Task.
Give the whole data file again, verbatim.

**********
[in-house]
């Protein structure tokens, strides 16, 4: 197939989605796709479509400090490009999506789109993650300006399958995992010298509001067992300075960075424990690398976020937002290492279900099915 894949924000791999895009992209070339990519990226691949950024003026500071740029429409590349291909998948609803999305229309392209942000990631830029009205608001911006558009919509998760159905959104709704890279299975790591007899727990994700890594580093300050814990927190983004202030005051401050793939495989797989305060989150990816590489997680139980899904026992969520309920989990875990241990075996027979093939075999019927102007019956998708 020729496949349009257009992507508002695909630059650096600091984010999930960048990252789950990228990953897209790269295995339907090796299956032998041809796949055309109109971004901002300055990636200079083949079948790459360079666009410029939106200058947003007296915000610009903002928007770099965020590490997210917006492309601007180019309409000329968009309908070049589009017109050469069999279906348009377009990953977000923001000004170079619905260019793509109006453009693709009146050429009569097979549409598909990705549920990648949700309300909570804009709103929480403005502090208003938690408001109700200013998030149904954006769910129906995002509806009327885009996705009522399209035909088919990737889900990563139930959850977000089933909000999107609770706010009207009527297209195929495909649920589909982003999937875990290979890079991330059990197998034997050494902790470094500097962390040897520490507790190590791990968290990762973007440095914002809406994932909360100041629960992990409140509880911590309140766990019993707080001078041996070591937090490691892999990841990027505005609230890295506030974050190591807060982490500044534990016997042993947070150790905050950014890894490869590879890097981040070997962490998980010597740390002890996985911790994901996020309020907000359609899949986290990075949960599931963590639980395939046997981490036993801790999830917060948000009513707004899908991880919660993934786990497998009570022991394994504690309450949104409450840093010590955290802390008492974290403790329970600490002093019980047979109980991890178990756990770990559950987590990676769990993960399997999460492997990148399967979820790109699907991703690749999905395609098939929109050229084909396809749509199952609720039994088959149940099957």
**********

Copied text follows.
[in-house]
């Protein structure tokens, strides 16, 4: 197939989605796709479509400090490009999506789109993650300006399958995992010298509001067992300075960075424990690398976020937002290492279900099915 894949924000791999895009992209070339990519990226691949950024003026500071740029429409590349291909998948609803999305229309392209942000990631830029009205608001911006558009919509998760159905959104709704890279299975790591007899727990994700890594580093300050814990927190983004202030005051401050793939495989797989305060989150990816590489997680139980899904026992969520309920989990875990241990075996027979093939075999019927102007019956998708 020729496949349009257009992507508002695909630059650096600091984010999930960048990252789950990228990953897209790269295995339907090796299956032998041809796949055309109109971004901002300055990636200079083949079948790459360079666009410029939106200058947003007296915000610009903002928007770099965020590490997210917006492309601007180019309409000329968009309908070049589009017109050469069999279906348009377009990953977000923001000004170079619905260019793509109006453009693709009146050429009569097979549409598909990705549920990648949700309300909570804009709103929480403005502090208003938690408001109700200013998030149904954006769910129906995002509806009327885009996705009522399209035909088919990737889900990563139930959850977000089933909000999107609770706010009207009527297209195929495909649920589909982003999937875990290979890079991330059990197998034997050494902790470094500097962390040897520490507790190590791990968290990762973007440095914002809406994932909360100041629960992990409140509880911590309140766990019993707080001078041996070591937090490691892999990841990027505005609230890295506030974050190591807060982490500044534990016997042993947070150790905050950014890894490869590879890097981040070997962490998980010597740390002890996985911790994901996020309020907000359609899949986290990075949960599931963590639980395939046997981490036993801790999830917060948000009513707004899908991880919660993934786990497998009570022991394994504690309450949104409450840093010590955290802390008492974290403790329970600490002093019980047979109980991890178990756990770990559950987590990676769990993960399997999460492997990148399967979820790109699907991703690749999905395609098939929109050229084909396809749509199952609720039994088959149940099957």